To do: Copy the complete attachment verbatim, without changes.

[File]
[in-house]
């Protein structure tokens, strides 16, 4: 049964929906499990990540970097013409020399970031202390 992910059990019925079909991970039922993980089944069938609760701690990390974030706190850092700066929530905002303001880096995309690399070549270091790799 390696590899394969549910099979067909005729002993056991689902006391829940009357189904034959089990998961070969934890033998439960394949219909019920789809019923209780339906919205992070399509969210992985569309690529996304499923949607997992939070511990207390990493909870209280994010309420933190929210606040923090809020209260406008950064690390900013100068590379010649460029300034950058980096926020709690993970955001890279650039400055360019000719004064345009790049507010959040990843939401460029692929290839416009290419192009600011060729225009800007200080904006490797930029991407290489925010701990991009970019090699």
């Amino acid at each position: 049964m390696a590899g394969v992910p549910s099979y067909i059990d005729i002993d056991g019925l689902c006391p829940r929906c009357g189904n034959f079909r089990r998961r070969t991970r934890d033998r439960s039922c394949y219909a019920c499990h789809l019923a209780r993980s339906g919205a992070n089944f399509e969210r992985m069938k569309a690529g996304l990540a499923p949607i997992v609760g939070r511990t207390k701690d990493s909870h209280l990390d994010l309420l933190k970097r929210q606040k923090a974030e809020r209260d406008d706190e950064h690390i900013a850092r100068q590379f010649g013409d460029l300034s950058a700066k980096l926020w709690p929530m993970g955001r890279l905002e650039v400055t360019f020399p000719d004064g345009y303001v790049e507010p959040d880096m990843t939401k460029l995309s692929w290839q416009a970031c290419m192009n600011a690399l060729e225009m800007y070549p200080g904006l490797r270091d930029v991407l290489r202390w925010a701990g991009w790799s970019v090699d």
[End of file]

[in-house]
């Protein structure tokens, strides 16, 4: 049964929906499990990540970097013409020399970031202390 992910059990019925079909991970039922993980089944069938609760701690990390974030706190850092700066929530905002303001880096995309690399070549270091790799 390696590899394969549910099979067909005729002993056991689902006391829940009357189904034959089990998961070969934890033998439960394949219909019920789809019923209780339906919205992070399509969210992985569309690529996304499923949607997992939070511990207390990493909870209280994010309420933190929210606040923090809020209260406008950064690390900013100068590379010649460029300034950058980096926020709690993970955001890279650039400055360019000719004064345009790049507010959040990843939401460029692929290839416009290419192009600011060729225009800007200080904006490797930029991407290489925010701990991009970019090699």
């Amino acid at each position: 049964m390696a590899g394969v992910p549910s099979y067909i059990d005729i002993d056991g019925l689902c006391p829940r929906c009357g189904n034959f079909r089990r998961r070969t991970r934890d033998r439960s039922c394949y219909a019920c499990h789809l019923a209780r993980s339906g919205a992070n089944f399509e969210r992985m069938k569309a690529g996304l990540a499923p949607i997992v609760g939070r511990t207390k701690d990493s909870h209280l990390d994010l309420l933190k970097r929210q606040k923090a974030e809020r209260d406008d706190e950064h690390i900013a850092r100068q590379f010649g013409d460029l300034s950058a700066k980096l926020w709690p929530m993970g955001r890279l905002e650039v400055t360019f020399p000719d004064g345009y303001v790049e507010p959040d880096m990843t939401k460029l995309s692929w290839q416009a970031c290419m192009n600011a690399l060729e225009m800007y070549p200080g904006l490797r270091d930029v991407l290489r202390w925010a701990g991009w790799s970019v090699d």